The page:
'Are you spying on me, then?' she asked angrily.
'I came on you accidentally but yes, I paused and hid to find out what I could hear. I confess it. I caught no words though, I only saw your faces. You both looked worried. As you did when you talked together after the banquet. And the serjeant too had custody of those papers.'
I braced myself for anger, but she only sighed and lowered her head, screening it with an upraised hand. 'Jesu,' she said quietly, 'where have I brought myself with my foolish curiosity?'
'Only tell me everything,' I said. 'I would help you with the earl if I could.'
She looked up then, and smiled sadly. 'Yes, I believe so, for all that you are sent after me like a hunter. I see it in your face. You do not like this work, do you?'
'What I like is neither here nor there, Lady Honor. I must ask what you and the serjeant were talking about.'
She got up and went to the buffet, where a fine gold cup was prominent. 'Gabriel Marchamount gave me this, it is a gift. He advises the Mercers' Company, you know; he used to advise my husband and now he is gone Gabriel advises me on the many legal matters I have to deal with.' She took another deep breath. 'He has been, shall we say, attentive.'
'Ah.' I felt myself redden.
'He has indicated more than once that he would like to take my husband's place.'
'I see. He loves you.'
She surprised me with a sudden mocking laugh. 'Loves me? Master Shardlake, surely you have heard of Gabriel's attempts to persuade the College of Heralds to provide him with a coat of arms, though his father was a fishmonger? He can bring no proof of noble birth and is not sufficiently elevated to get the king to intervene with them. His attempts have failed. But he wants more than anything to have a son who one day can say he is of noble birth. He lusts after nobility as a pig lusts after truffles. So now he is looking for another way to get it. He would like to marry into a noble family.'
Her face was red now too, with embarrassment and anger. I felt ashamed.
'But truly, Master Shardlake, there are some who are not fit to rise above their station and Marchamount is one.' Her voice trembled. 'He is an ambitious boor under all his smoothness. I have refused him, but he will not give up his designs. Oh, he is full of plans.' She lowered her head a moment, then returned her gaze to me, her eyes bright. 'But I have never mentioned looking at the Greek Fire papers to him. I would not be such a fool. And he has never mentioned them to me.' The nerve in her face trembled again and she turned to the window, looking across the courtyard to the banqueting hall. I half-rose, then sat down again. I was ashamed of humiliating her, but there remained another question I must ask.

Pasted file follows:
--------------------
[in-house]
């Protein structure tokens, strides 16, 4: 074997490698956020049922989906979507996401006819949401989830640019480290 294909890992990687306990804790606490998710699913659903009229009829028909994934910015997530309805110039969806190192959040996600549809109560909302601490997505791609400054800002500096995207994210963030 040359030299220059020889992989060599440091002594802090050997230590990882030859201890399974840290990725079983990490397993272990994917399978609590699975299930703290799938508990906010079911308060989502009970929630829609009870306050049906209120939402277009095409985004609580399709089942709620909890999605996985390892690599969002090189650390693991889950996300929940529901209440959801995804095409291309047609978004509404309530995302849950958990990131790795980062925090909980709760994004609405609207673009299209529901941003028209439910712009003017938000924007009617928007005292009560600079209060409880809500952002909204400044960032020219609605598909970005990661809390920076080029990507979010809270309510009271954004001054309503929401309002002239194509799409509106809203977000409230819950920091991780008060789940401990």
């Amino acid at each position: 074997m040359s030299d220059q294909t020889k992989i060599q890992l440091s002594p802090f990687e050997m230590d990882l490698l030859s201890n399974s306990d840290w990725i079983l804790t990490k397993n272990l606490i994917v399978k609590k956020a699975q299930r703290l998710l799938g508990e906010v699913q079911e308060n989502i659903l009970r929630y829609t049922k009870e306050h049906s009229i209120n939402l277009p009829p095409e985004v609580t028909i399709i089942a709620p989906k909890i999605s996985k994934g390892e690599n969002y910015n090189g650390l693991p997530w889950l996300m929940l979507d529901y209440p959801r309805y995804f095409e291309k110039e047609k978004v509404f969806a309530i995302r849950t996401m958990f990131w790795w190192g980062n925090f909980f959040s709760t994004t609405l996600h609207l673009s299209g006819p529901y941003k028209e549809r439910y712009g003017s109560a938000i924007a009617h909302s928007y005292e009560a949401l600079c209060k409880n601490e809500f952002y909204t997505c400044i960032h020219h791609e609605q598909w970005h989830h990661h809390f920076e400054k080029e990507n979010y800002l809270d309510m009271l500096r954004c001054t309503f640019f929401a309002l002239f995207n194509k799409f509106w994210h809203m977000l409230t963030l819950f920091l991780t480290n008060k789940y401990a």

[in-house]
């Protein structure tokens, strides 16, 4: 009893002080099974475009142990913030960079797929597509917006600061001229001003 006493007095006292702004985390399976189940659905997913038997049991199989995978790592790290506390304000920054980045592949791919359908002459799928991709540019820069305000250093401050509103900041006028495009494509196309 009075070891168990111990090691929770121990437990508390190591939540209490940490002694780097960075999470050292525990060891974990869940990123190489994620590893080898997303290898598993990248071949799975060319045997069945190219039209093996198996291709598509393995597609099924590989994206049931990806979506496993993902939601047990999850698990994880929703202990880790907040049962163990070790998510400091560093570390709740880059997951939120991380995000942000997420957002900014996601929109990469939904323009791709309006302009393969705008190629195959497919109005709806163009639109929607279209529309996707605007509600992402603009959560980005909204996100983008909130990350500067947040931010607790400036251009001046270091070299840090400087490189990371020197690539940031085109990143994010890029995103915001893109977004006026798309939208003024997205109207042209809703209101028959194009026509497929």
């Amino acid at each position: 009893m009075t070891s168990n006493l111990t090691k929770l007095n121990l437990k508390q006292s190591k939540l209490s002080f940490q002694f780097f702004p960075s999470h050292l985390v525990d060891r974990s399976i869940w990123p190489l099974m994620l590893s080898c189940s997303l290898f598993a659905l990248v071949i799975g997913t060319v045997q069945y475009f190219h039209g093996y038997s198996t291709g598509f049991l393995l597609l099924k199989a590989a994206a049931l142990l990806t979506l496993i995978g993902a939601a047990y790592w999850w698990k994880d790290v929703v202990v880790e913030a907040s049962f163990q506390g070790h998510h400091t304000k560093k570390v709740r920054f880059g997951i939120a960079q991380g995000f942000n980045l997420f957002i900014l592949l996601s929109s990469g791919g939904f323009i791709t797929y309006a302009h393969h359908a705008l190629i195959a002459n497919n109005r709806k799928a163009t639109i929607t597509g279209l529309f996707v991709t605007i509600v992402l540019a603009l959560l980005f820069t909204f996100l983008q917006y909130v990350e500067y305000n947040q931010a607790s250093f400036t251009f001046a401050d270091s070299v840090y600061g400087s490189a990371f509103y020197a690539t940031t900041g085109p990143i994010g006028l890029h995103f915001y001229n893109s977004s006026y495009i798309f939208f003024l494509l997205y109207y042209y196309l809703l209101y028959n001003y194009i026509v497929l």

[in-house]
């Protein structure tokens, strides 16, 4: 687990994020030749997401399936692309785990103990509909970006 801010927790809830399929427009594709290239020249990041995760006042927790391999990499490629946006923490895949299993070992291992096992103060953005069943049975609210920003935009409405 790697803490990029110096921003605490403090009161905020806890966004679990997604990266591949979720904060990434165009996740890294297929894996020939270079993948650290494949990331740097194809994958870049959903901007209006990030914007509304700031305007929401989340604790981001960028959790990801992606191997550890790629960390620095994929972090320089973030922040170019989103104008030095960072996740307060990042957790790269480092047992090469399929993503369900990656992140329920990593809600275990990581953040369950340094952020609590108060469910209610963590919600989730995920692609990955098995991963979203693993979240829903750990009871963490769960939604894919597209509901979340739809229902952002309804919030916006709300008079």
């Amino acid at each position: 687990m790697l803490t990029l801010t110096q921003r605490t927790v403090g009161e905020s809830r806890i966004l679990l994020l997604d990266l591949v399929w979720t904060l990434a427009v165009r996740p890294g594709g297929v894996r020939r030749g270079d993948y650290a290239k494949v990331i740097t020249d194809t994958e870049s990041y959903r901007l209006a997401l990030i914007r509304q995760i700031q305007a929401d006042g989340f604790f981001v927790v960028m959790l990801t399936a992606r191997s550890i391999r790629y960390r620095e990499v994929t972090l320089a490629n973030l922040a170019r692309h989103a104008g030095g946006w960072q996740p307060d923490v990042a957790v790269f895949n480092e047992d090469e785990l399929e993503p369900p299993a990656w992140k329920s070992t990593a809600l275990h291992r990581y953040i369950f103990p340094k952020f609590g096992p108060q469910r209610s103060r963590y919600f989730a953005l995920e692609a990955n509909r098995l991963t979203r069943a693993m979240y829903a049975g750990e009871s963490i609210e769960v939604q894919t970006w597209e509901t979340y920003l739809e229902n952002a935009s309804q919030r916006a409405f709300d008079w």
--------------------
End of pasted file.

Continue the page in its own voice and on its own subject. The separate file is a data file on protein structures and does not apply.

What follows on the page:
'I overheard something else at the banquet, Lady Honor. The Duke of Norfolk muttered to Marchamount that there was something he would have you do, but that you would not.'
She did not turn round. 'The Duke of Norfolk covets land, Master Shardlake. He would be the greatest landowner in the realm. My family still has some left and the duke would have part of it in return for advancing my cousin at court. But I have advised Henry's father not to give away what little we have left, whatever advance Norfolk might seem to promise. Henry is not cut out for the role of saviour of our family.'
I stared at her rigid back. 'I am truly sorry to expose these private sorrows,' I said.
She turned round then and to my relief she was smiling, if ironically, making those engaging dimples at the corners of her mouth that showed her age and yet were somehow charming.
'Yes, I believe you are. You have done your work well, Master Shardlake. Some charged with the task you have been given might have come here bullying and blustering, and perhaps I would not have told them all I have told you.' She thought a moment, then crossed to the little table and picked up a Bible. 'Here, take this.'
Puzzled, I rose and took the heavy book. She laid her hand on it, the long fingers pressed flat against the leather cover, and looked me in the face. Close to, I saw she had the lightest of down on her upper lip, making a momentary flash of gold as it caught the light.
'I swear by Almighty God,' she said, 'that I have never discussed the contents of the papers relating to Greek Fire with any living soul other than you.'
'And the duke has made no request to you to do so?'
She met my eyes firmly. 'I swear he has not.' She took a deep breath. 'Will you tell the earl that I made this oath freely and of my own will?'
'I will,' I said.
'And though you must tell him everything, I ask you to keep these – these difficulties with Gabriel and the duke secret.'
'I will, my lady. I know the reputation lawyers have as gossips, but I promise to tell no one but the earl.'
She smiled, her old warm smile. 'Then we may be friends again?'